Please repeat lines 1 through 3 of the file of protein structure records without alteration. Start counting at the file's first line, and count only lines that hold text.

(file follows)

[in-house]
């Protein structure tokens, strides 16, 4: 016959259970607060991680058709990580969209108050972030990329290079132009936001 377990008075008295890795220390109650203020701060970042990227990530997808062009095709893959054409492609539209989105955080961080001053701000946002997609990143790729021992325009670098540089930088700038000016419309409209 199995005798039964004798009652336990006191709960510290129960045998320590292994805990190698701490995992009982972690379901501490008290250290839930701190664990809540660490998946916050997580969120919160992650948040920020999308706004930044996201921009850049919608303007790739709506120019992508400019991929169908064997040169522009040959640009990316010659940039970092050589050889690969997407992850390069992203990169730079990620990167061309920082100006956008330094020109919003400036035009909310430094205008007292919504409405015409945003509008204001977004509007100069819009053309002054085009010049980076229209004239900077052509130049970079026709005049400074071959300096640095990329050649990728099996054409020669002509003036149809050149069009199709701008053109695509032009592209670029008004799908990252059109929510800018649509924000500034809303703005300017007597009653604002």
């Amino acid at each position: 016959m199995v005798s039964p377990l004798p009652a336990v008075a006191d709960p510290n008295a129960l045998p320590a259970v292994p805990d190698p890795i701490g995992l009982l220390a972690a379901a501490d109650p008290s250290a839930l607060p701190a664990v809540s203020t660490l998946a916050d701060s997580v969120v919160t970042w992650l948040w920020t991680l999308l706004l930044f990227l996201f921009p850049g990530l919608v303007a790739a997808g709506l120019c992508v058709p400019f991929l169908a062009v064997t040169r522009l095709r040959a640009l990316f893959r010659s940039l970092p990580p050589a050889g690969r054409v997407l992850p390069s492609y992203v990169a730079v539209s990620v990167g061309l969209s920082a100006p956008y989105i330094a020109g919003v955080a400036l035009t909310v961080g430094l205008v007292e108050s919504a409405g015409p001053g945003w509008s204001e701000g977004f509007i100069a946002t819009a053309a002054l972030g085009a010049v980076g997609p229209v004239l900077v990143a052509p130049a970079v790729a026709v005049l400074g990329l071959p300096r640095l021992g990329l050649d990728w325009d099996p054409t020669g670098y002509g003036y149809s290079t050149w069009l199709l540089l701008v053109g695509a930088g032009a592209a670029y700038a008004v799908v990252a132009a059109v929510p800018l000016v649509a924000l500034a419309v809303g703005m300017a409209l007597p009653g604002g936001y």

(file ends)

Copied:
[in-house]
């Protein structure tokens, strides 16, 4: 016959259970607060991680058709990580969209108050972030990329290079132009936001 377990008075008295890795220390109650203020701060970042990227990530997808062009095709893959054409492609539209989105955080961080001053701000946002997609990143790729021992325009670098540089930088700038000016419309409209 199995005798039964004798009652336990006191709960510290129960045998320590292994805990190698701490995992009982972690379901501490008290250290839930701190664990809540660490998946916050997580969120919160992650948040920020999308706004930044996201921009850049919608303007790739709506120019992508400019991929169908064997040169522009040959640009990316010659940039970092050589050889690969997407992850390069992203990169730079990620990167061309920082100006956008330094020109919003400036035009909310430094205008007292919504409405015409945003509008204001977004509007100069819009053309002054085009010049980076229209004239900077052509130049970079026709005049400074071959300096640095990329050649990728099996054409020669002509003036149809050149069009199709701008053109695509032009592209670029008004799908990252059109929510800018649509924000500034809303703005300017007597009653604002």
């Amino acid at each position: 016959m199995v005798s039964p377990l004798p009652a336990v008075a006191d709960p510290n008295a129960l045998p320590a259970v292994p805990d190698p890795i701490g995992l009982l220390a972690a379901a501490d109650p008290s250290a839930l607060p701190a664990v809540s203020t660490l998946a916050d701060s997580v969120v919160t970042w992650l948040w920020t991680l999308l706004l930044f990227l996201f921009p850049g990530l919608v303007a790739a997808g709506l120019c992508v058709p400019f991929l169908a062009v064997t040169r522009l095709r040959a640009l990316f893959r010659s940039l970092p990580p050589a050889g690969r054409v997407l992850p390069s492609y992203v990169a730079v539209s990620v990167g061309l969209s920082a100006p956008y989105i330094a020109g919003v955080a400036l035009t909310v961080g430094l205008v007292e108050s919504a409405g015409p001053g945003w509008s204001e701000g977004f509007i100069a946002t819009a053309a002054l972030g085009a010049v980076g997609p229209v004239l900077v990143a052509p130049a970079v790729a026709v005049l400074g990329l071959p300096r640095l021992g990329l050649d990728w325009d099996p054409t020669g670098y002509g003036y149809s290079t050149w069009l199709l540089l701008v053109g695509a930088g032009a592209a670029y700038a008004v799908v990252a132009a059109v929510p800018l000016v649509a924000l500034a419309v809303g703005m300017a409209l007597p009653g604002g936001y």